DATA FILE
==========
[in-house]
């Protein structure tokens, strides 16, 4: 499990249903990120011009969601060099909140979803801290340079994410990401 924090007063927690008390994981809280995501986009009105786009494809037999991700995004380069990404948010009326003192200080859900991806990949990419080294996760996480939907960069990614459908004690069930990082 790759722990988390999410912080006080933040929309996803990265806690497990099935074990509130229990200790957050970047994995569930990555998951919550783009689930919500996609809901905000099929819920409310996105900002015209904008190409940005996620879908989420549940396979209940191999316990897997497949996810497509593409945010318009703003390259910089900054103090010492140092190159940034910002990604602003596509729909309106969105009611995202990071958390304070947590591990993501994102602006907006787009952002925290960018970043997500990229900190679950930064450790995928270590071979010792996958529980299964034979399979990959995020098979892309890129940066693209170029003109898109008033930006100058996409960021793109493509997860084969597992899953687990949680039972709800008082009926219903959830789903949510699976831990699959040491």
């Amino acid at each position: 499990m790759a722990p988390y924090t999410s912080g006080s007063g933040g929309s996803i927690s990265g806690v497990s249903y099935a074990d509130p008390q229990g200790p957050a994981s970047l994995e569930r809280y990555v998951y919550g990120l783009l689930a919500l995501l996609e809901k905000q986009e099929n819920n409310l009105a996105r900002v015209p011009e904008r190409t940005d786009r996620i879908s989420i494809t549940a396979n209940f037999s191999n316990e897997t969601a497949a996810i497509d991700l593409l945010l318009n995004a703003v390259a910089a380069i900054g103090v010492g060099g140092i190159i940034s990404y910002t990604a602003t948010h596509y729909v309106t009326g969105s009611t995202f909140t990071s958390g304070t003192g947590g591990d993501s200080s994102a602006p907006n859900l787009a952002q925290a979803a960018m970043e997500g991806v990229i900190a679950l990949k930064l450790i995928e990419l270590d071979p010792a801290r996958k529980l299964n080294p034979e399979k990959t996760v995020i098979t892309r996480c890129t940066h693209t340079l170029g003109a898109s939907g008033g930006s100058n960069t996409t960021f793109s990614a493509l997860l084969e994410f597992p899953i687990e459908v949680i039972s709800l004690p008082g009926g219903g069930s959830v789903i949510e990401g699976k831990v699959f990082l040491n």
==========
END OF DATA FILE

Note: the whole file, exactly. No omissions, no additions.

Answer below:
[in-house]
């Protein structure tokens, strides 16, 4: 499990249903990120011009969601060099909140979803801290340079994410990401 924090007063927690008390994981809280995501986009009105786009494809037999991700995004380069990404948010009326003192200080859900991806990949990419080294996760996480939907960069990614459908004690069930990082 790759722990988390999410912080006080933040929309996803990265806690497990099935074990509130229990200790957050970047994995569930990555998951919550783009689930919500996609809901905000099929819920409310996105900002015209904008190409940005996620879908989420549940396979209940191999316990897997497949996810497509593409945010318009703003390259910089900054103090010492140092190159940034910002990604602003596509729909309106969105009611995202990071958390304070947590591990993501994102602006907006787009952002925290960018970043997500990229900190679950930064450790995928270590071979010792996958529980299964034979399979990959995020098979892309890129940066693209170029003109898109008033930006100058996409960021793109493509997860084969597992899953687990949680039972709800008082009926219903959830789903949510699976831990699959040491």
């Amino acid at each position: 499990m790759a722990p988390y924090t999410s912080g006080s007063g933040g929309s996803i927690s990265g806690v497990s249903y099935a074990d509130p008390q229990g200790p957050a994981s970047l994995e569930r809280y990555v998951y919550g990120l783009l689930a919500l995501l996609e809901k905000q986009e099929n819920n409310l009105a996105r900002v015209p011009e904008r190409t940005d786009r996620i879908s989420i494809t549940a396979n209940f037999s191999n316990e897997t969601a497949a996810i497509d991700l593409l945010l318009n995004a703003v390259a910089a380069i900054g103090v010492g060099g140092i190159i940034s990404y910002t990604a602003t948010h596509y729909v309106t009326g969105s009611t995202f909140t990071s958390g304070t003192g947590g591990d993501s200080s994102a602006p907006n859900l787009a952002q925290a979803a960018m970043e997500g991806v990229i900190a679950l990949k930064l450790i995928e990419l270590d071979p010792a801290r996958k529980l299964n080294p034979e399979k990959t996760v995020i098979t892309r996480c890129t940066h693209t340079l170029g003109a898109s939907g008033g930006s100058n960069t996409t960021f793109s990614a493509l997860l084969e994410f597992p899953i687990e459908v949680i039972s709800l004690p008082g009926g219903g069930s959830v789903i949510e990401g699976k831990v699959f990082l040491n």